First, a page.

August 5, 2008 (by A1C Jamal Sutter) - Now that the arrival ceremonies are over and the anticipation has subsided with the F-22A Raptor, Holloman AFB Airmen are on an aggressive training schedule to prepare them for combat operations.
TSgt. Dennis Thomas, 49th AMS, marshalls an F-22A Raptor in preperation of a hot refueling on July 23rd at Holloman AFB. Hot refueling is a procedure done that allows the aircraft to refuel while the engines are still on, cutting the time needed to refuel in more than half. [USAF photo by A1C. Jamal D. Sutter]
As part of that training, members of the 49th Aircraft Maintenance Squadron and 49th Logistics Readiness Squadron's fuels management flight recently performed hot refuel or hot pit training on an F-22 here.
The training is an ongoing initiative to get Airmen familiar with how to refuel the F-22 while the engines are still running, thus decreasing refueling time by more than half.
As of right now, Holloman conducts hot refuel training twice weekly in what is referred to as 'one go one.' This means the aircraft lands after flight, gets refueled, takes off, lands and is fueled again, then parks.
During normal refueling operations, the aircraft is lands, parks and the engines are given the chance to cool. The pilot then exits the aircraft and the refueling team is called.
"Hot refuels are used primarily in combat situations," said Tech. Sgt. James Henderson, 49th Logistics Readiness Squadron non commissioned officer in charge of mobile distribution. "When the aircrafts land, they don't have to take time to shut down."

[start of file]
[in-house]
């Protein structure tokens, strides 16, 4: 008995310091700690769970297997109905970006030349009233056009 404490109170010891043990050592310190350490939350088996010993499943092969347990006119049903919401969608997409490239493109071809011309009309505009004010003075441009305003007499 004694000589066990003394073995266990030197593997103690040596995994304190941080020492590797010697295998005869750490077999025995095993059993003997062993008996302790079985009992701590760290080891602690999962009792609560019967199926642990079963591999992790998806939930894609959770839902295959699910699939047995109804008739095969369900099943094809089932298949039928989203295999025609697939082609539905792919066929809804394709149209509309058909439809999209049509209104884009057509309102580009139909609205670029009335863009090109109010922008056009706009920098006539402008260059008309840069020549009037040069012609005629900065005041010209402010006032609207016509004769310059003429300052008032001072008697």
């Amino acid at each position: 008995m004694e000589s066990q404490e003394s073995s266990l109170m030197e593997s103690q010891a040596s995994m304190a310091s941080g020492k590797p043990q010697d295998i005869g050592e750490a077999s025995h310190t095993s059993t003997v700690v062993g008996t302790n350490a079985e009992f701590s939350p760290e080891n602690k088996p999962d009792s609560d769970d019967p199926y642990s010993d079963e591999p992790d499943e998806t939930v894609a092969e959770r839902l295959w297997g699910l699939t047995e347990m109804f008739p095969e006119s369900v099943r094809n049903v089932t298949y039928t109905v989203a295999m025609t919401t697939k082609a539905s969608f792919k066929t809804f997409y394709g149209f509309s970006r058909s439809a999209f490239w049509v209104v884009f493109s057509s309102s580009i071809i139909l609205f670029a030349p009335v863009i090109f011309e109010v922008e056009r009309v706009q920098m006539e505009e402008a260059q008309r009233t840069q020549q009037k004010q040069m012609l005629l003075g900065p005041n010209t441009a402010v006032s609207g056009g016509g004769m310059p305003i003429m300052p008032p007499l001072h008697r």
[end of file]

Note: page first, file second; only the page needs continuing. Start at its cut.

Other than the change in engine status, there are many other differences between a normal refueling operation and a hot refuel, which are mainly due to the heightened possibility of a fire hazard occurring.
"We're on scene earlier," Sergeant Henderson said. "The whole team, to include maintainers and refueling operators, is on scene at least an hour before the aircraft is down."
The crew also has a meeting beforehand to discuss operations and to let everyone know where to find safety equipment and where to meet if something goes wrong, he added.
Also, during a normal refueling operation, the refueling unit operator controls the dead man, which is the trigger used to start and stop the flow of fuel entering the aircraft. During a hot refuel, the crew chief handles the dead man because he or she is in direct communication with the pilot.
"We don't have radio contact with the pilot but the main crew chief does," said Staff Sgt. Erin Palmer, 49 LRS NCOIC of fuels facilities. "If something were to happen on the pilot's gauges, he could relay that via radio to the crew chief."
"If something goes wrong, the response time is a lot quicker," Sergeant Henderson said. "If you let go of the dead man, fuel flow is stopped in less than 30 seconds."
According to Sergeant Henderson, the goal for the training is to get every member of fuels management qualified and able to execute a hot refueling. This is important because it gives the younger Airmen hot pit experience that can be used during deployment.
Due to the safety risks, personnel are properly prepared before he or she steps on site for a hot refuel.
"Because the hands-on training means you're already entering the danger zone, we do pre-training ahead of time," he said.
But training personnel is only one end of the spectrum as far as hot refuel readiness goes.
"Before we can even refuel, the site and truck being used has to be certified by the MAJCOM," Sergeant Henderson said. "They have to meet certain criteria."
The site is chosen based on size, aircraft accessibility and truck accessibility.
Out of the fleet of refueling trucks, only less than half are hot pit qualified but this isn't stopping the fuels management flight and aircraft maintenance squadron from going forth.
"We're not waiting," he said. "We're getting the personnel spun up now so when the squadron of aircraft comes on scene, we're ready to go full tilt."